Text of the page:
And it might just have something to do with the demise of Loon… Uncover NOW what might be the profit opportunity of the 2020s.]

From our digital mailbag, a reader says: “I believe Amazon’s excuse for deplatforming Parler is the app wasn’t taking any action against violators of Parler’s own terms of service.

“This can’t be verified because Parler no longer has a platform. However, if AWS can unilaterally decide what violates one of their client’s terms of service with their own customers, that raises a lot of questions with anyone who hosts their website on AWS.

“Let’s go with a ridiculous example of a video streaming service hosted on Amazon. If a user uses a VPN to connect from Canada to watch content that is only licensed in the USA, would Amazon deplatform the whole service?

“Mr. Bezos, what is the yardstick to deplatform a customer? Is Amazon monitoring all traffic to know what meets its standards and what does not?”

“I have only thought about the topic of self-censorship a couple of times,” a reader replies to Dave’s inquiry last week.

“I quickly concluded that if any of the spooks in the myriad surveillance agencies around the world are reading my texts and emails, they must be very bored.”

“Censorship, cancel culture and other actions from the self-anointed elite guardians of information might be a modern-day Reign of Terror (without the guillotine).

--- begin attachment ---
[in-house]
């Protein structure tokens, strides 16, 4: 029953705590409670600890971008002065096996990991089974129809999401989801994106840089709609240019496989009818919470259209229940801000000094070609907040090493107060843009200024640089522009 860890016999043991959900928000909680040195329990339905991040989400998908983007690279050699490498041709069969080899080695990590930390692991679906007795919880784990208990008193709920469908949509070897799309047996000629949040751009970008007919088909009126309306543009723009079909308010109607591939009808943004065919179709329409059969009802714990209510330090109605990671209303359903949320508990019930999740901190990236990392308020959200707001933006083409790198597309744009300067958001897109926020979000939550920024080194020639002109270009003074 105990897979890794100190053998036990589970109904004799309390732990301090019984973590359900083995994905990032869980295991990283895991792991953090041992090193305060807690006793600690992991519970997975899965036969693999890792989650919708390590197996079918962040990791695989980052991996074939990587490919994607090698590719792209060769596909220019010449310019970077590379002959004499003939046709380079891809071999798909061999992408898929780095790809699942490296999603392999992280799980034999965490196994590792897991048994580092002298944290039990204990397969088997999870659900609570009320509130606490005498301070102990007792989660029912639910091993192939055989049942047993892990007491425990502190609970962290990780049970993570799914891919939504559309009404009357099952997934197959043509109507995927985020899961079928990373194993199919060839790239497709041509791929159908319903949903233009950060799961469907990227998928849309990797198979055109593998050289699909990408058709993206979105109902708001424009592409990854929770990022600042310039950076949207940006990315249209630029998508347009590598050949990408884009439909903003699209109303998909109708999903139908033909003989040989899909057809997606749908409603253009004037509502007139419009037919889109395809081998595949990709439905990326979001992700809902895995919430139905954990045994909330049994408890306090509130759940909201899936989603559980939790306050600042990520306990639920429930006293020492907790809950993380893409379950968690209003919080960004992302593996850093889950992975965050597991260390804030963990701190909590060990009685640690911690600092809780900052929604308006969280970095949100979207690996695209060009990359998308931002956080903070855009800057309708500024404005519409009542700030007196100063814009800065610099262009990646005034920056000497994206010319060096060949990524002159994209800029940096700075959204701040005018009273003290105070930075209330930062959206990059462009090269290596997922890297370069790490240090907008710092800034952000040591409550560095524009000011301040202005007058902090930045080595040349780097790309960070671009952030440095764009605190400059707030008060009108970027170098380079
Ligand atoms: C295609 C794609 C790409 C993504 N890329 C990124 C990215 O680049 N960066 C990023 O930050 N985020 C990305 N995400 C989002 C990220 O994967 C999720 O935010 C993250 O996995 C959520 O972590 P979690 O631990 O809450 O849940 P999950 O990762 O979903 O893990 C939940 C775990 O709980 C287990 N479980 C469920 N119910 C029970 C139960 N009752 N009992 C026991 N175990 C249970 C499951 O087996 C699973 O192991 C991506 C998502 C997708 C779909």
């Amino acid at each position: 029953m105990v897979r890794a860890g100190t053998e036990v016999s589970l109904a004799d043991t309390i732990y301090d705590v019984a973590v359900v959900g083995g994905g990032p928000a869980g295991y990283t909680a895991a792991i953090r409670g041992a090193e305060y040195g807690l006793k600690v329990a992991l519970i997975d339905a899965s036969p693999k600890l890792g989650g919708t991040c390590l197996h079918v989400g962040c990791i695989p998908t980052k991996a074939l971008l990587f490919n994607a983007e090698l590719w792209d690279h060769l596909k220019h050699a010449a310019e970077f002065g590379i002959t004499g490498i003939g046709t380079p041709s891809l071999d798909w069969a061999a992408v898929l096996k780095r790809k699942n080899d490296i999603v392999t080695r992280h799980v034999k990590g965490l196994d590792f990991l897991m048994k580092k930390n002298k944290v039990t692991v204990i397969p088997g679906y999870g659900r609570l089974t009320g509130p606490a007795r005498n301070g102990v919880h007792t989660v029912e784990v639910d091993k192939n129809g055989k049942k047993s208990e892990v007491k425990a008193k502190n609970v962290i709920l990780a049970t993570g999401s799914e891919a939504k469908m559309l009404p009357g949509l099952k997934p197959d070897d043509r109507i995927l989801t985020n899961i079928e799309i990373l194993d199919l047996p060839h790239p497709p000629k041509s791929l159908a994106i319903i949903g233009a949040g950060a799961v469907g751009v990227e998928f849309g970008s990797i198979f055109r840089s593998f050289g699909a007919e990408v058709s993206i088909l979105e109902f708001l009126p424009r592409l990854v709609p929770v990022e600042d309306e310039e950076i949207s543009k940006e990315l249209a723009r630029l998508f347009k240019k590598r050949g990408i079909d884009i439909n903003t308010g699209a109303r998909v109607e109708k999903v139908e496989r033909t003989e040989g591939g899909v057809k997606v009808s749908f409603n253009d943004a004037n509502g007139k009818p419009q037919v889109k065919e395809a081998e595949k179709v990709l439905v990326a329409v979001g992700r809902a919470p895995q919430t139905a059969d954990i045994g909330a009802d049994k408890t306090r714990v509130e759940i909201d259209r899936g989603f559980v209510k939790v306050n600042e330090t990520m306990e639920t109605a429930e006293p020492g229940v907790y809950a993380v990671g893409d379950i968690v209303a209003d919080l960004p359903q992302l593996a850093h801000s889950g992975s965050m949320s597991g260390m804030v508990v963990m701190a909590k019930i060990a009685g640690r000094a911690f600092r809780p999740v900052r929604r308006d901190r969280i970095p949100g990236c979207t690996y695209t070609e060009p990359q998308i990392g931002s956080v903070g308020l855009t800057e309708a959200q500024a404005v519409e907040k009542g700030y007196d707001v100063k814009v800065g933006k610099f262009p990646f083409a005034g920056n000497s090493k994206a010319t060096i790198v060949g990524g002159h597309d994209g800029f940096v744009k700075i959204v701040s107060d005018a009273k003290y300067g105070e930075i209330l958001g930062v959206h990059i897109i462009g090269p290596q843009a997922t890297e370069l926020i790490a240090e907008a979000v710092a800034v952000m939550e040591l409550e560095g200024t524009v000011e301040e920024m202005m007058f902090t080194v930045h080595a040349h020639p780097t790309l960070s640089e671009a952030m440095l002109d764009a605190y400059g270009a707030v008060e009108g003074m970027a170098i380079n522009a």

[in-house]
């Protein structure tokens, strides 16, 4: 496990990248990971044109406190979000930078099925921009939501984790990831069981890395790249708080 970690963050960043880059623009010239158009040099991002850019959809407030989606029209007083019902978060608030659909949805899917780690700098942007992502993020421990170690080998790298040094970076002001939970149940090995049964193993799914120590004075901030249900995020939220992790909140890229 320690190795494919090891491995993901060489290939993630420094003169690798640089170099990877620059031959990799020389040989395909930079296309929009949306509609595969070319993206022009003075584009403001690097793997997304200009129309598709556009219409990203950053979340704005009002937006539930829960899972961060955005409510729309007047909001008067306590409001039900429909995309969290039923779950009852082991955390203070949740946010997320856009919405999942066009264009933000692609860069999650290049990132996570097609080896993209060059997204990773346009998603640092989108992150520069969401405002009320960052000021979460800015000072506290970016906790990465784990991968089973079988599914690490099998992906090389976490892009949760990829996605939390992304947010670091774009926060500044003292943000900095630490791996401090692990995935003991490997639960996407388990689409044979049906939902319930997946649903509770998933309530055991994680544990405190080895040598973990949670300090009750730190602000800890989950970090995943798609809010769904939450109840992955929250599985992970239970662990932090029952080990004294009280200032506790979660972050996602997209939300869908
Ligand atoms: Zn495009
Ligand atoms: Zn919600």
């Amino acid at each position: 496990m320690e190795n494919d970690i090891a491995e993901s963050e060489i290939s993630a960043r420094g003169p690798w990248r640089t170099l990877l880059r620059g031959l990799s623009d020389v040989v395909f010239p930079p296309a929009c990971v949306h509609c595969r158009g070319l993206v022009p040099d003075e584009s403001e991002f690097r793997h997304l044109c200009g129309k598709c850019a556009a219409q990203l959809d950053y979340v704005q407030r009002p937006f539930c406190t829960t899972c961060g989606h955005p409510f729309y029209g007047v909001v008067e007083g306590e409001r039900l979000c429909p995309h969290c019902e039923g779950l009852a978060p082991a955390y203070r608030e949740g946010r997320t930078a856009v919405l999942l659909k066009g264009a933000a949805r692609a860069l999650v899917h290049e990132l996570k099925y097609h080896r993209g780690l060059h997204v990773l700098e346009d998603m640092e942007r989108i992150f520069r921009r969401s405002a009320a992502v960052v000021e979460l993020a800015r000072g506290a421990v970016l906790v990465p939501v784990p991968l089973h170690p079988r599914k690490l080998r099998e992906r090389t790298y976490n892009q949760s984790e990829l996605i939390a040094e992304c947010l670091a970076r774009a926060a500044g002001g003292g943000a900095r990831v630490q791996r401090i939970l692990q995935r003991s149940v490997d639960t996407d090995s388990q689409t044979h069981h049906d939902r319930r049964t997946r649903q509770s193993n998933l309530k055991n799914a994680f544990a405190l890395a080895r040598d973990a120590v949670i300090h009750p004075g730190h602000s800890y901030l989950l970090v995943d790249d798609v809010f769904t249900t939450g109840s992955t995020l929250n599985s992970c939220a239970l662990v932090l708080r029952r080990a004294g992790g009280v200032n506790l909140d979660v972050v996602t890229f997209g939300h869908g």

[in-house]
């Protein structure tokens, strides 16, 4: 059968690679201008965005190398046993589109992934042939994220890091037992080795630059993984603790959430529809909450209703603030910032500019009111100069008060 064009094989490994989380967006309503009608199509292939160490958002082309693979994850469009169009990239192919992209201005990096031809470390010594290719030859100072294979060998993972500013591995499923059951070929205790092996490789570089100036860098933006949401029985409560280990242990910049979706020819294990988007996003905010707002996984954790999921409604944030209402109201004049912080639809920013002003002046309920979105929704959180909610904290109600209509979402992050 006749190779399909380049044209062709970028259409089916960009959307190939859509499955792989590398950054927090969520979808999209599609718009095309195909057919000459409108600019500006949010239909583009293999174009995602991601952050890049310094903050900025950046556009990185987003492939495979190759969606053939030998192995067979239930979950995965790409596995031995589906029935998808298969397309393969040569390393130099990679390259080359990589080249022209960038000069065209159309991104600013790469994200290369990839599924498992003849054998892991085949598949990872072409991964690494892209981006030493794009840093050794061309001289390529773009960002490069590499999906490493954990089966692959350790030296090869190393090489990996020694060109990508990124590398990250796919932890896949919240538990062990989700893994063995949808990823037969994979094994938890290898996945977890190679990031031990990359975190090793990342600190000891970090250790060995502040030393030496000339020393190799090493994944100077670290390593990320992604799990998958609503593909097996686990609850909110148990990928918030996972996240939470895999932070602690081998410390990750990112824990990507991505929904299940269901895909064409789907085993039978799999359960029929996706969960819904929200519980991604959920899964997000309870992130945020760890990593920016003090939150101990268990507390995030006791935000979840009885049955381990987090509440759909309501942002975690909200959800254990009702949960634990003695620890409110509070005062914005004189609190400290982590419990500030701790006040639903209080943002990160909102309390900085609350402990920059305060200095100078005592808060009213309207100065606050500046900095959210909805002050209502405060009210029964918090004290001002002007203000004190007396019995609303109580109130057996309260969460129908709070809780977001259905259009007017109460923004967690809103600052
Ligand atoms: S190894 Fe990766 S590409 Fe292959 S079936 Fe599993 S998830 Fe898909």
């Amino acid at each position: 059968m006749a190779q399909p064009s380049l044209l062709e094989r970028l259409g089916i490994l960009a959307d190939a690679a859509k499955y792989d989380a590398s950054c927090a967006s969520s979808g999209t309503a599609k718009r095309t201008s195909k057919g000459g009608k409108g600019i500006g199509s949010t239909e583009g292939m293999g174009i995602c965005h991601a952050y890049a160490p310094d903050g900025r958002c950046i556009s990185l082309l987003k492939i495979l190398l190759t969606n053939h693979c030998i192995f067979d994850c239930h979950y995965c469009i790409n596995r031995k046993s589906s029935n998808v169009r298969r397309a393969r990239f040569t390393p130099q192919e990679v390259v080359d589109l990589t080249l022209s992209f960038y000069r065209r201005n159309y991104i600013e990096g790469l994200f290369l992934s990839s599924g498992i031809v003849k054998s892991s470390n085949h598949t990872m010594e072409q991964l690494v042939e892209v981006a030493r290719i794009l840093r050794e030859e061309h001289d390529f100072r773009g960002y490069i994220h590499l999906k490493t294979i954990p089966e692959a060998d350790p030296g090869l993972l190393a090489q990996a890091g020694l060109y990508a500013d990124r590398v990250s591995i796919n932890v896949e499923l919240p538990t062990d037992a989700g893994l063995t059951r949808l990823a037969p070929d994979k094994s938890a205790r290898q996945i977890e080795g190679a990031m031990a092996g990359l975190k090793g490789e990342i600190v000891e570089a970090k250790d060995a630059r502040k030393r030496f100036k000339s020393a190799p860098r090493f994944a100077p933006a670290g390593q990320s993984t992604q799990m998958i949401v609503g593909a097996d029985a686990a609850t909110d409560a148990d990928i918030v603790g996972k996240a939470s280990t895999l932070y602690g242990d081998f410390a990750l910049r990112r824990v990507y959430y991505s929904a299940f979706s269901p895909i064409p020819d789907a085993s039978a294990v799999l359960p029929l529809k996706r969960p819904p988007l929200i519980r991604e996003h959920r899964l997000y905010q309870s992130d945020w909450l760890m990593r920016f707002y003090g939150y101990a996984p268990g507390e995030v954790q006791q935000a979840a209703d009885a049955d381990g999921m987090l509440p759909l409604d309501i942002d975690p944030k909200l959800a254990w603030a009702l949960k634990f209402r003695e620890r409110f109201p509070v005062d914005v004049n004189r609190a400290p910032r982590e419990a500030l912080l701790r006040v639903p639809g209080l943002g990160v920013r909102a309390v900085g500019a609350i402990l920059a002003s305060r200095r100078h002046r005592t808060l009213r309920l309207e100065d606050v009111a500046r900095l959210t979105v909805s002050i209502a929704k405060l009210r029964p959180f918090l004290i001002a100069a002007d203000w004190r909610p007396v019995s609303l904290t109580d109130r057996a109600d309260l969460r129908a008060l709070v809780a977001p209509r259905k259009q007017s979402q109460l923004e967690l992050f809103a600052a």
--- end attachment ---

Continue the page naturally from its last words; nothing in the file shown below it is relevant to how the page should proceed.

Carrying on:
“Or maybe a Cultural Revolution without the Red Guards (or blue guards)? Take your pick.

“Like Dylan sang: ‘You don’t need a weatherman to know which way the wind blows.’”

The 5: Indeed…

Best regards,

Emily Clancy
The 5 Min. Forecast

P.S. Elon Musk threw a grenade at the tech industry…

And it might kill some of the world’s BIGGEST companies.

Why is no one talking about it?

Because Musk’s revelation happened behind closed doors…

At a private event attended by a small number of tech insiders.

Luckily, Ray Blanco was on the inside.

In Ray’s must-see presentation, he reveals what Elon Musk talked about…

Including pictures of a breakthrough technology…

While predicting what might put some tech companies out of business.

See for yourself what Elon Musk discussed in this closed-door event.

Emily Clancy

Emily Clancy